Notes based on travels to Madagascar June 2023



Madagascar has unique flora and fauna that is quickly disappearing due to deforestation and lack of protection. Small reserves are available, but wildlife in these reserves has become acclimated to humans so behavior is not as “wild”.  For example, in one reserve, lemurs actually jumped on people’s shoulders. In another, they waited perched over the table for handouts.

I believe the window to view the unique wildlife (e.g., lemurs), reptiles (chameleons / geckos / etc.) and flora is closing fast. As such, if you desire to see these areas and critters, go now.

Madagascar is one of the poorest countries in the world. There is no infrastructure (no power grid, no reliable water sources, limited if any bridges, no real roads) outside of major cities (Antananarivo, Fort Dauphin). In the rural areas, people live in huts. There are no gas stations, stores or medical facilities.

Our group was there for 13 days and traveled from the capital to the west coast (baobab trees and tsingy) to the south (Berenty) to the northeast. We stayed in mid-range hotels and ate mostly at the hotel / lodge where we were staying. Everyone in our group of 11 was sick at least twice. Everyone had travelers diarrhea (at least once), and most people also had a norovirus.


  • Most places have limited electricity – only available at certain hours, powered by solar or generator.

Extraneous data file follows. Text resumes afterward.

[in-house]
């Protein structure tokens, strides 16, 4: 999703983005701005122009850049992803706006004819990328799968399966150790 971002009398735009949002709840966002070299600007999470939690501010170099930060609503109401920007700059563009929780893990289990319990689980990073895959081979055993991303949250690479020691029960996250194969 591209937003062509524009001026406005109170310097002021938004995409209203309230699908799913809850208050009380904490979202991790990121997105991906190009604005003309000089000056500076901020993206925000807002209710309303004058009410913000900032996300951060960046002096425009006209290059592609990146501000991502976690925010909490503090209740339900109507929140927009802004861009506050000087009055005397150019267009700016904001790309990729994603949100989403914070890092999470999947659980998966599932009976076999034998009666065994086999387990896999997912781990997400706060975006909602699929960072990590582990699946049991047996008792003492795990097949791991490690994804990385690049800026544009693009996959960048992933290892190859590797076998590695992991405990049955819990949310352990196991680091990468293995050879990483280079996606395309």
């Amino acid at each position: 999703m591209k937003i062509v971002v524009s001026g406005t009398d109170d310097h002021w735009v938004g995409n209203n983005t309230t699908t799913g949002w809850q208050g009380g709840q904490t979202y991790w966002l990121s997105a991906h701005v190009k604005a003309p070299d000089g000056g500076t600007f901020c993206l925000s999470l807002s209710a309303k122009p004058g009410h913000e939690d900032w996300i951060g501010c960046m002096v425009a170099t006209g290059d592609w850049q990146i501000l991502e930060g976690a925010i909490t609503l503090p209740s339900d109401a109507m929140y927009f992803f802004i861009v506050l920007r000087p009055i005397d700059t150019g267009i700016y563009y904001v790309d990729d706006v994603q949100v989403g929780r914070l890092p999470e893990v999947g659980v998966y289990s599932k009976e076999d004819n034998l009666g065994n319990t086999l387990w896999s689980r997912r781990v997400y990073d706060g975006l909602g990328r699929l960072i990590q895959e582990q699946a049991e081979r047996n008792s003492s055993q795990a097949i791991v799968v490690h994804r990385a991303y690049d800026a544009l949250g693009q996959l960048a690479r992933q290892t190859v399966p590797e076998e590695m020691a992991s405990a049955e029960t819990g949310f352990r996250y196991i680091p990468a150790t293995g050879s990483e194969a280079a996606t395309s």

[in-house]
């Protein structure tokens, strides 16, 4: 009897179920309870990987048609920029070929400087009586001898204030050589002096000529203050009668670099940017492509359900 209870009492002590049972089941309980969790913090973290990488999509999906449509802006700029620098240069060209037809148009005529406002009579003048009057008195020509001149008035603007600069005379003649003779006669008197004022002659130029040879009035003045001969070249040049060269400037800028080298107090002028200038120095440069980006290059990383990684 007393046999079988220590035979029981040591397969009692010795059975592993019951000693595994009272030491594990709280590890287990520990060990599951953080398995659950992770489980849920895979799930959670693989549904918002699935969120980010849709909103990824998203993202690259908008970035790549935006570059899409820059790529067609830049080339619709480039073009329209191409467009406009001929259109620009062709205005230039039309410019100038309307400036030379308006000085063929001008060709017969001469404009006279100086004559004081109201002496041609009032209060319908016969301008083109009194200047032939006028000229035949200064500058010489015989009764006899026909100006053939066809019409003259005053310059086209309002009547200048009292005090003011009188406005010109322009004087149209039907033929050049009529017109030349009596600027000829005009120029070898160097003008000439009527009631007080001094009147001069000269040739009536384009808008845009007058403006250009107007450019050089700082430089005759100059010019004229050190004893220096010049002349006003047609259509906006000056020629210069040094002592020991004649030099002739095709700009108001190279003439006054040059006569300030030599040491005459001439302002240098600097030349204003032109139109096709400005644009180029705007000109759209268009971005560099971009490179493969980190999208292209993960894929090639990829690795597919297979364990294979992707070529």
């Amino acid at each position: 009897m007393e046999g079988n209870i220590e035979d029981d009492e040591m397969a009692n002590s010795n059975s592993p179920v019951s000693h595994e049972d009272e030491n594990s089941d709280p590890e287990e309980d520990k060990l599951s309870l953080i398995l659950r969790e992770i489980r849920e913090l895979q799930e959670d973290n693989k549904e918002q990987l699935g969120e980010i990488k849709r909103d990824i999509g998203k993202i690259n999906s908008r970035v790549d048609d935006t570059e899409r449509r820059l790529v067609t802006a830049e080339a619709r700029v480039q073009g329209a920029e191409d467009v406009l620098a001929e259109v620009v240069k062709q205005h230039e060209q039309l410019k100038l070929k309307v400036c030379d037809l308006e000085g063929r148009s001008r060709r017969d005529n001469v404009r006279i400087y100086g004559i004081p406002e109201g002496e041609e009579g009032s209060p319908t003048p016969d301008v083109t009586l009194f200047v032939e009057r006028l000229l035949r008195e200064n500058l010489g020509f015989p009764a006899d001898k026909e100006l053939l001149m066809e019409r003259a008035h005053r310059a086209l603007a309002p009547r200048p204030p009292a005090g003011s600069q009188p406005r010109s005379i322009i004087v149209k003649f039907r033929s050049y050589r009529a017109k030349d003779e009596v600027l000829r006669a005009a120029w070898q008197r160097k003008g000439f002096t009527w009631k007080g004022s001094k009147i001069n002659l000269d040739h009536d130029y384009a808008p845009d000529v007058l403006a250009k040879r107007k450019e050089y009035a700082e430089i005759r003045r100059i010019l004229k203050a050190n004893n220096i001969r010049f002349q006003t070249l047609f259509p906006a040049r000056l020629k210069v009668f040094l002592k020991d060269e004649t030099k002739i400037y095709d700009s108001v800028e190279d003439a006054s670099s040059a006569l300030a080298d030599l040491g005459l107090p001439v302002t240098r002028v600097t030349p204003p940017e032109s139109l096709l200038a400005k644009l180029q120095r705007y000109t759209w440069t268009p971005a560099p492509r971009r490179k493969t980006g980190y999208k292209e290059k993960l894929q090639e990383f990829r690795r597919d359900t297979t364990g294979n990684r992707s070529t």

• Most places do not have consistent hot water (It may be solar heated or heated by fire).
  • Most places have poor water flow and water is drawn from nearby river or pond.
  • Hotels lack soap, shampoo, face clothes and hair dryers. Most provide a small bath towel. Some provide hand towels.
  • Lighting is poor in rooms (outdated power saving light bulbs).
  • Outlets are minimal.
  • Some hotels only provide a sheet on the bed.
  • Pillows ranged from flat, to extremely lumpy (lumps of foam?) and very hard (bolster).
  • Sinks usually did not have a plug and were not deep enough for hand laundry. Pack your own plug and clothing line.
  • Breakfast was included (eggs, fruit, bread, juice, coffee/tea).
  • Most hotels provided bottled water and had more available for purchase.


  • Bathrooms in most places (parks, rest stops, gas stations) are minimal – bring own toilet paper, hand sanitizer, wipes.
    • Many do no have TP, lights or even a seat (hole / squat), no soap.
    • For those of us who are used to camping / hiking and going in the woods, this is not really an option. Not easy to go on side of road due to amount of people.
  • Most places do NOT take credit cards.
  • Not all towns have a bank or ATM.
  • I packed a hat and sunglasses, but rarely used either (except sometimes sunglasses when traveling in vehicle).
  • Air conditioning is rare in hotels or vehicles.


  • Fruit is good – bananas are plentiful, pineapple, papaya and watermelon were most common.
  • Tilapia or a tilapia-like fish is common. It is usually pan-fried and is good, but the fish are small (a few bits at best).
  • Popular vegetables include potatoes of some form, eggplant and squash.
  • Zebu is popular (cow – tends to be tough), chicken usually includes fat, skin and bone and is usually dark meat, pork tends to be tough.
  • Pack additional snacks if you have favorites.
  • Do not trust fresh uncooked vegetables.
  • Rice is common, but not like rice we buy in the US. I believe that this is because it is not sifted thoroughly and has hulls and such.


  • Do not drink (most is pumped from local river) or use for brushing teeth. Do not eat anything that may have been washed with the local water.
  • Most comes out of tap dirty (unfiltered).
  • Bottled water is available at all hotels and snack stops.